How do I use MultiNAT ?

In the most common type of router installation, the user uses the NAT facility of the router. NAT, Network Address Translation creates a many-to-one relationship from your private IP addresses to your single public IP address.  This means that regardless of your internal private IP address, you appear on the Internet as your single public IP address (static or dynamic). This provides inherrent security to your network clients because their private address is 'hidden' from the outside world and normally cannot be reached directly, unless it solicits contact, or you deliberately open up ports/protocols to it.

Multi-NAT can be used where you have been allocated multiple public IP addresses by your ISP. Instead of a many-to-one relationship, you can have a one-to-one relationship between a public IP address and an internal/private IP address. This means that you have have the protection of NAT (see earlier) but the PC can be addressed directly from the outside world by its aliased public IP address, but still by only opening specific ports to it (for example TCP port 80 for an http/web server).


Once you have entered some of your public IP addresses into the MultiNAT/IP Alias menu (reached from the Internet Access / PPPoA setup page - as above), those addresses will then be selectable on either the NAT/Open Ports menu or the NAT / DMZ menu.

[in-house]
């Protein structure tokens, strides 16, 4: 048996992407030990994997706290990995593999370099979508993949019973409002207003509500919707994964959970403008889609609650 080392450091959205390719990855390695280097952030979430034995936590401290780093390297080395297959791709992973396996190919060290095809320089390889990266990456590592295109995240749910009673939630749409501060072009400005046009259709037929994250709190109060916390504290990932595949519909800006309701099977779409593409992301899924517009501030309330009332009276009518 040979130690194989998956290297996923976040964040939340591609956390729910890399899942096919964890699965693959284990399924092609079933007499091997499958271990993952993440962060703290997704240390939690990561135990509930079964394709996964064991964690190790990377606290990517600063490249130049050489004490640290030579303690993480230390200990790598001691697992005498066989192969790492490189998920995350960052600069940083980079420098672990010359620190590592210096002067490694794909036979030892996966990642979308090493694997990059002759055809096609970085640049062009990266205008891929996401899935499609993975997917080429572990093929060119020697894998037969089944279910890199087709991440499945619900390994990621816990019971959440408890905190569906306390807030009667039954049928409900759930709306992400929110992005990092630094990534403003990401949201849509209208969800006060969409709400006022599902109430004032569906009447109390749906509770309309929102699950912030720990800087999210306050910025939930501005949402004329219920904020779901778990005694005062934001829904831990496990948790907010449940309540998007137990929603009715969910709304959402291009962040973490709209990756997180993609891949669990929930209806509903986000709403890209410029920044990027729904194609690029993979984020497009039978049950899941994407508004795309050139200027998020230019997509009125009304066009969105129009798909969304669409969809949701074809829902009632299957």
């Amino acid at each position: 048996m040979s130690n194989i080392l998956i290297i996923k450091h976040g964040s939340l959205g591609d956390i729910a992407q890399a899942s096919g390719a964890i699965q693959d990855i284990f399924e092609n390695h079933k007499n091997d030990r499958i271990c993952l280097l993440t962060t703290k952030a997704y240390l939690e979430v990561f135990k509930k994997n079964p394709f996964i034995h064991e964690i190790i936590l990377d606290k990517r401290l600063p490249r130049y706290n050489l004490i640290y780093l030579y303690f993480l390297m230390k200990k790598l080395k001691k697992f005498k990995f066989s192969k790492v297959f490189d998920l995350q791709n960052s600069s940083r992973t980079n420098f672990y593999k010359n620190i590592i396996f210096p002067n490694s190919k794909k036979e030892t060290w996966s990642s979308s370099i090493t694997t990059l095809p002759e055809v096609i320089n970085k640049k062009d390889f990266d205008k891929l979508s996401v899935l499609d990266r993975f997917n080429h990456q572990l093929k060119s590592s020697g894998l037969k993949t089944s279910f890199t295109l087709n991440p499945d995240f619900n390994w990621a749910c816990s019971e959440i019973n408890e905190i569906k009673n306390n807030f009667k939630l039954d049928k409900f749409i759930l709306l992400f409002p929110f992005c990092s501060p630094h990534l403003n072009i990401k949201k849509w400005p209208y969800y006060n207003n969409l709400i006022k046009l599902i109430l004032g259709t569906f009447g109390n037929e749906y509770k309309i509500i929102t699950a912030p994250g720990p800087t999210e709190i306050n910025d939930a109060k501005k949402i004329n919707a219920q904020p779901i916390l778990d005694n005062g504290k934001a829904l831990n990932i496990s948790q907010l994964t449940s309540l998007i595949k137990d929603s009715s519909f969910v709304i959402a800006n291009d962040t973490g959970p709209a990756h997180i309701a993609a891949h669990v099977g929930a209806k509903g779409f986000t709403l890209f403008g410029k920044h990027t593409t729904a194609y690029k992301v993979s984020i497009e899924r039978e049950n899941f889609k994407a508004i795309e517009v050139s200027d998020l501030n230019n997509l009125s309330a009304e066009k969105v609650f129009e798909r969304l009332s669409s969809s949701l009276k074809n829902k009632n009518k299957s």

For outgoing traffic which isn't a reply to an incoming server request, outgoing packets from the internal clients will take the router's primary WAN IP address as their source IP address. If you enable the setting of 'Join IP Pool' then the client will appear on any of the multi-NAT addresses.

Problems Accessing Secure sites (e.g. banking): After enabling MiultiNAT, if LAN users have problems with banking or other high security sites, you should uncheck "Join NAT IP Pool" (as shwon in the image above). Having that box enabled randomises the outgoing IP address from the pool.

How do I fix a one-to-one IP Mapping for outgoing traffic?

In a typical MultiNAT scenario, a specific WAN IP address will map to a specific internal LAN (private) IP address for incoming traffic. That is useful for hosting services on specific ports whilst retaining default firewalling facility of the router on other ports.  There are circumstances where you might want to expose an internal PC and that any sessions it instigates to the WAN have a source IP address fixed from your IP Pool. This will happen automatically when you use the DMZ facility on a MultiNAT address.


In the above example, therefore, when PC sends anything to the Internet, it will have a source IP address of

P.S.: Read also about port forwarding from original website:


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